I'm not sure how the media is evolving or where literature will end up, but I’ve become less resistant and more optimistic about it. There are so many more digital venues for writers to exhibit work then there were a few years ago, and more people have access to them. I still love a thick book and always will, but I believe skilled and persistent writers will find their success in whatever new formats arise.

  14. Hi Martin, what a great discussion. This thread has taken a life of its own.

    Actually that attitude of want to spend a lot of time with the characters is what prompted me to write this post. So many writers I meet tell me they don't read short stories. If they are going to invest in a story, they want it to be for a while. I feel they are really missing out. Especially when there are great short shorts like "The Custodian" by Brian Hinshaw. Simply powerful in very few words. Plus there are a lot of bad novels out there where you're forced spend time with uninteresting and flat characters.

    In 'real life' I have met many engaging and interesting people in passing or on airplane flights. I have also been trapped at parties for hours listening to someone blather on about themselves.

    And you're dead on about writing more with short stories. It's not always about pure word count volume to find your voice, sometimes it's about finding the right combination of characters and the right story arc. With short forms you can churn through and experiment and importantly finish your works, and as you put it develop your writing style.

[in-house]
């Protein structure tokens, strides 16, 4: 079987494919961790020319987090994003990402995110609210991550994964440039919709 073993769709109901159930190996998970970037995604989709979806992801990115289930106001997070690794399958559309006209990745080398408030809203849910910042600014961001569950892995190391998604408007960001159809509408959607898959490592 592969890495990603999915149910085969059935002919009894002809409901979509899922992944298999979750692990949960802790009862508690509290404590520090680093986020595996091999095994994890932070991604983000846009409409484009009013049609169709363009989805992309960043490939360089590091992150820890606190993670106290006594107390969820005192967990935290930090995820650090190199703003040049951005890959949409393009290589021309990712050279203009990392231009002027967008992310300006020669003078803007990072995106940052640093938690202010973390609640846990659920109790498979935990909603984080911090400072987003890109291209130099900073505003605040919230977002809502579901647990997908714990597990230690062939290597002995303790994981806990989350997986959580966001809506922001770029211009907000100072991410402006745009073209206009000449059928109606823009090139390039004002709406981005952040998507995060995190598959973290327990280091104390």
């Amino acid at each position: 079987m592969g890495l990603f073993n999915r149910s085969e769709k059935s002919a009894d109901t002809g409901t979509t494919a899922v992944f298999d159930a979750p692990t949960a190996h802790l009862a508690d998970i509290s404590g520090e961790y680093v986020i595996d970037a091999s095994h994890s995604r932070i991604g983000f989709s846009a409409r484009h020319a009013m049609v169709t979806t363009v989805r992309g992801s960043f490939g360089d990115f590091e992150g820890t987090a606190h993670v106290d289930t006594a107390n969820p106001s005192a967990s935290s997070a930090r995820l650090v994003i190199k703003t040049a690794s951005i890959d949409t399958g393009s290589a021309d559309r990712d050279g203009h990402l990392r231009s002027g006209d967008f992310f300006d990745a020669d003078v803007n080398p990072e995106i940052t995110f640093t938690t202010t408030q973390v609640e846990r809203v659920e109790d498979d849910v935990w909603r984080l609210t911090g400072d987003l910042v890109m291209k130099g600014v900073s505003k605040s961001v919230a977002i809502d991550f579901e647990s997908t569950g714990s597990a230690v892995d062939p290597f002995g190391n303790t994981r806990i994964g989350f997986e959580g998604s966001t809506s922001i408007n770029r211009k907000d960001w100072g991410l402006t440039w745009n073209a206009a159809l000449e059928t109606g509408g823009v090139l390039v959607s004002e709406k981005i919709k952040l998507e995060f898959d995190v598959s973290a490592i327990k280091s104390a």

Welcome to the blog and keep writing! :-)

  15. I LOVE short stories. The points you made really got me thinking. I wish more people would view things this way.

    I'm tweeting this post :0)

  16. everything is a story; life, the trip to market, the cat swatting at me wif her paw as i pass by.... when we tell a story, it will likely be remembered long after the same information is rendered in bland rote facts. so if we phrase our sentences to tell a story, then they will be remembered, and if we tell a slightly larger story by putting a few sentences together, they will tell a lil bit larger story... thus the short story is not dead, it just needs to be told.

    stop by my burrow, i'll spin you a yarn. did i tell you how i found Big Foot, or the Lost Tribe of the Delta?

    i tweet at @Samuel_Clemons


  17. Elisabeth, viva la Short Story Revolution ;-) Thank you for sharing!

  18. Exactly, Sam. Everything is a story and some have their own body types just like people do. Who wants a one-size-fits-all anyway? More writers of petite stories need to speak up :-)

  19. Well, short stories are what I tend to write most fluidly/easily. Both novels and short stories are valid vessels for the creative process, and should be valued as such. Though, that has yet to be the case, in my humble opinion. :-)

  20. I'm glad you agree, Stephanie. There are so many fantastic stories regardless of their format. I don't think it's necessary to have short stories equally valued ($) against novels, but there should be a similar level of respect given to short stories as is given to novels.